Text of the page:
What values have guided you throughout your career, whether in military service or humanitarian work?  

I observed and experienced that service and sacrifice are two driving principles essential to accomplishing any mission.  This was demonstrated by my mother and father and their colleagues. They left a comfortable, secure life in America to serve others.  My father, along with five other missionaries, was killed when the Communists overran our mission compound.  My mother was seriously injured, held captive by the Communists before being abandoned and left unattended by the side of the road as they departed the city. I was a senior in college when the attack occurred. My mother’s response to that tragedy provided me with a guiding principle that has defined my service in the Navy and humanitarian work. She was taken to a provincial hospital for initial care, and when a Vietnamese nurse saw her and understood what had happened, she said, “You must hate my country and my people.” My mother responded by saying, “No, I love your country and your people. I came to your country to tell you about a God that has given me that love.”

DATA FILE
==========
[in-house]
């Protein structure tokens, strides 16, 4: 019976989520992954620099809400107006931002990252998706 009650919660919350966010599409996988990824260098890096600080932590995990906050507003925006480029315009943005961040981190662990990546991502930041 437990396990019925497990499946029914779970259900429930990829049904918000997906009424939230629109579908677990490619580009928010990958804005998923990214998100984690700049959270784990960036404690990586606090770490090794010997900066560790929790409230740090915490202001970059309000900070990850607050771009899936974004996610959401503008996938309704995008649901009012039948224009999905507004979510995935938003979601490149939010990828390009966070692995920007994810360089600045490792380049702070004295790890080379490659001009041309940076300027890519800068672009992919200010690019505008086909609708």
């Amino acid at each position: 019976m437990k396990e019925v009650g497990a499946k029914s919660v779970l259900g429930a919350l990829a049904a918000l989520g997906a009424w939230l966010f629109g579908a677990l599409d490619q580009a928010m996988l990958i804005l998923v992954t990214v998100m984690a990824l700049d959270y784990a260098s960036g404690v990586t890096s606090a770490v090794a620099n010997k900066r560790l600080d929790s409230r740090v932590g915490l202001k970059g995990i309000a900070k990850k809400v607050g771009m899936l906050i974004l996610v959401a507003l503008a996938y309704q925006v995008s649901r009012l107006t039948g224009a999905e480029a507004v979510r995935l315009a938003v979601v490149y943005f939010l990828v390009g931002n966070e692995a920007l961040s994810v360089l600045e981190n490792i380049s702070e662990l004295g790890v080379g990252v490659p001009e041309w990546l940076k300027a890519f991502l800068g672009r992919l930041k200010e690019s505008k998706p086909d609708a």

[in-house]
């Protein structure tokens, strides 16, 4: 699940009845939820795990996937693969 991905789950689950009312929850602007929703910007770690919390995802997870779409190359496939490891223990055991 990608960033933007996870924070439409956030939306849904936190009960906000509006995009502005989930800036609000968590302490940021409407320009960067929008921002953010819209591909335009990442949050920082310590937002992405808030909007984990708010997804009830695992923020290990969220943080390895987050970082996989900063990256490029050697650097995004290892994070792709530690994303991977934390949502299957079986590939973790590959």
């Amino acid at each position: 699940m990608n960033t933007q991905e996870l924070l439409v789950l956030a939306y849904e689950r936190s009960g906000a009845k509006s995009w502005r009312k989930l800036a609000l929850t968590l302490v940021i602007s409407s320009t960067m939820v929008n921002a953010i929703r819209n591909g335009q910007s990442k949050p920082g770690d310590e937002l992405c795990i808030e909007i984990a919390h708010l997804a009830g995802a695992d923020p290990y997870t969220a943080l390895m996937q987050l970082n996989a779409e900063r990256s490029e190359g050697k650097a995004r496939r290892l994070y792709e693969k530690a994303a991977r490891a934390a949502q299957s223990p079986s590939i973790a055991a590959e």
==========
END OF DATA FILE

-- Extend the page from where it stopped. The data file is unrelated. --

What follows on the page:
Through both my careers in the military and humanitarian work with World Relief and the US government I was guided by some basic principles. Vision with a clear mission was essential. It is imperative to strive for excellence no matter where in the lineup I was placed. Every organization has a hierarchy of authority and responsibility, and it was important for me to establish clear communication up and down the chain to keep people informed and to solicit feedback. Respect for authority in the organization and community was essential. Those components all came together to shape a team which at the end of the day was responsible for the success or failure of meeting expectations.  

Do you believe TCKs may be particularly suited for a career in politics or public service? Why or why not?